When D.C. Alexander is not writing #1 Amazon Kindle bestsellers like The Legend of Devil's Creek, he enjoys spending time in a small cabin in Aravaipa Canyon, Arizona. Alexander's books are known to be dark, mysterious and very thought provoking. As our Author of the Day, we chat with Alexander about downhill skiing, darkness as an universal force and get a peek into what it takes to write edge-of-the-seat thrillers.
Please give us a short introduction to The Legend of Devil's Creek
The plot centers on a series of grisly, ritualistic murders of child abusers on a remote island in Washington State. The killings appear to mirror those described in a century-old local ghost story. A world-weary police captain struggles with severe psychological problems as he races to identify the killer. To this end, he tries to establish whether the modern-day murders are somehow linked to events in the island's dark and violent past. At the same time, a group of friends at the island's small college faces growing evidence that the killer may be someone from their circle.
What inspired you to write this book?
The story was initially inspired by my reflections on the many discussions I've had with close friends over the years concerning how we each think childhood experience and upbringing has influenced who we've become, what psychological baggage we're contending with as adults, and so forth. Then came 9/11. I lived and worked in the Washington, D.C. area at the time, and was close enough to hear the airliner hit the Pentagon and watch a column of black smoke rise from it for days and days. Needless to say, it made quite an impression on me. In the aftermath, I began to wonder what sort of childhood might turn someone into a psychopath, murderer, and/or terrorist.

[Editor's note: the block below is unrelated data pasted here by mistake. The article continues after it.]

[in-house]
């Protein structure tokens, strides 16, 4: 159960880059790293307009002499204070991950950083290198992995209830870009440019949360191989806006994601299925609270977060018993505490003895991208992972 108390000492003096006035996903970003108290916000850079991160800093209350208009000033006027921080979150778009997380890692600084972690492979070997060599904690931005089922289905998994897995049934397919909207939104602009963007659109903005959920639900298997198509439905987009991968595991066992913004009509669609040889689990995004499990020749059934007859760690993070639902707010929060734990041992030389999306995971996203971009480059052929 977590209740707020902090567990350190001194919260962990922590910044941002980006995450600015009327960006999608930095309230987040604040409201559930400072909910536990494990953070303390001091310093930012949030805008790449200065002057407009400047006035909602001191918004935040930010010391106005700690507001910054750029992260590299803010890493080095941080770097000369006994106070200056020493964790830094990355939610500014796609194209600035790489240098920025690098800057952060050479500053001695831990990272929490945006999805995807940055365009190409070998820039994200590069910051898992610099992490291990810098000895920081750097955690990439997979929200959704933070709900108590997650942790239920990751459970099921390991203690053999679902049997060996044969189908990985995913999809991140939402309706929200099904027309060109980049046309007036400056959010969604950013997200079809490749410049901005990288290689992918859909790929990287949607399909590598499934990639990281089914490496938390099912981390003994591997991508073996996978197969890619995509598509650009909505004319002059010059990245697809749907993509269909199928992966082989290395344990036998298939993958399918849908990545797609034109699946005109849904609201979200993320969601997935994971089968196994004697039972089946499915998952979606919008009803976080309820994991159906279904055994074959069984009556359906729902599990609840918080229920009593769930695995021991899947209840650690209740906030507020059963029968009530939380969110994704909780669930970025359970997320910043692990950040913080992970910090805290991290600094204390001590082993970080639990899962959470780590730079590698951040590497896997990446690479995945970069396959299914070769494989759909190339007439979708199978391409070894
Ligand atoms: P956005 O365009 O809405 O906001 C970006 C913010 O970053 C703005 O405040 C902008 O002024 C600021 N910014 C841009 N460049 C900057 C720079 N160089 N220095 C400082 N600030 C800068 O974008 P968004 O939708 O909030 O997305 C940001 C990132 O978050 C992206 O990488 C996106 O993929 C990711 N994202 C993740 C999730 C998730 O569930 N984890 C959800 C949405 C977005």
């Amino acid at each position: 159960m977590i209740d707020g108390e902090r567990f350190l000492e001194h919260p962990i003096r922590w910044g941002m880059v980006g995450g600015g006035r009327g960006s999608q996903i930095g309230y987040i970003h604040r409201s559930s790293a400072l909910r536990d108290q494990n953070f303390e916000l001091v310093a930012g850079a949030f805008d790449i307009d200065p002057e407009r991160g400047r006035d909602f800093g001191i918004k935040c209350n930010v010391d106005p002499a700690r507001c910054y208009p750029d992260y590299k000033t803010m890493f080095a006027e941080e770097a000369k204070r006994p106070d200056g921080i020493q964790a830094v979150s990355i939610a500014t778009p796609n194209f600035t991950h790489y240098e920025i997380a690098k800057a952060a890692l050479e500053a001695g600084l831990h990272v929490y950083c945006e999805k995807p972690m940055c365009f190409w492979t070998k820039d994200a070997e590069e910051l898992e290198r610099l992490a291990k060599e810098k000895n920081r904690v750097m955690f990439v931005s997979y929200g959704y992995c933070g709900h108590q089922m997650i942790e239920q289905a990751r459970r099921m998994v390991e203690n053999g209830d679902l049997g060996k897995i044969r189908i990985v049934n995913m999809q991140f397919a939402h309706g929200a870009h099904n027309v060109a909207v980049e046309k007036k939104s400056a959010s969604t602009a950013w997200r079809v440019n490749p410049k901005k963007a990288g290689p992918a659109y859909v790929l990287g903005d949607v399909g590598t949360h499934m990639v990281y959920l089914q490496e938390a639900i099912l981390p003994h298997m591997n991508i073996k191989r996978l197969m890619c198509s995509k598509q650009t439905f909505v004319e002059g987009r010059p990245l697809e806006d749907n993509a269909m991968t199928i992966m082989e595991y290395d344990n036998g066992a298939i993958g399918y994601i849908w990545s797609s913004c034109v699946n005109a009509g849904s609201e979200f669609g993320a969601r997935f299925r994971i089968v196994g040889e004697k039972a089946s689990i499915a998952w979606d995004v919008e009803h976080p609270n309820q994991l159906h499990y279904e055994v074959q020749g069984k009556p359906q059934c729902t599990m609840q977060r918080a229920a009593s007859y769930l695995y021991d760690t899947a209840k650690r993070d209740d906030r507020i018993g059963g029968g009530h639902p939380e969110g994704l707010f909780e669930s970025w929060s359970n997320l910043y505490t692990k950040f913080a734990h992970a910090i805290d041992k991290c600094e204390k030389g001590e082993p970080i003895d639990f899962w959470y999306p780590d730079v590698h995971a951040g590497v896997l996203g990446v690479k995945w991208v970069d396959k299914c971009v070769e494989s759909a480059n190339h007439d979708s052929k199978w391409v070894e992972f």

John Marshall not only has to figure out who the murderer is, but he also battles with his own memories. Why give him this troubled past?
I thought that having a character who has already seen the darker, more terrible side of humanity would provide a different, more informed perspective and understanding of the nature and possible causes of evil.
Do you believe that there may be a dark, universal force that drives evil deeds?
In a way, I do. But I tend to think it's a force of human nature and psychology rather than any sort of "dark" or supernatural thing. I don't want to give too much away with my answer here. However, I have to mention that while I was in the process of writing "The Legend of Devil's Creek," I stumbled upon a Pulitzer Prize-winning book by the late cultural anthropologist Dr. Ernest Becker called "The Denial of Death." I found that his book did a far better job than I ever could at explaining this very idea. It's a sobering work, but definitely worth a look. Anyway, the theory that evil could have a primary wellspring or ultimate source is a major theme of my story.
Besides writing an edge-of-your seat thriller, you also wove some very thought provoking themes into the book. Why did you take this approach?
In part, I was just writing about things that I find interesting. Also, in endeavoring to give the characters some depth, I found myself thinking and writing about the forces that shape who we become. Along the same lines, I'm sure I was influenced by my personal preference for stories that have a little more to them than straight action. Don't get me wrong—I love action, tension, intrigue, and so forth. But I also love it when books make me think or give me a better understanding of the world and my place in it. I hope my story does that for some people.
In which way is The Legend of Devil's Creek also a coming of age story?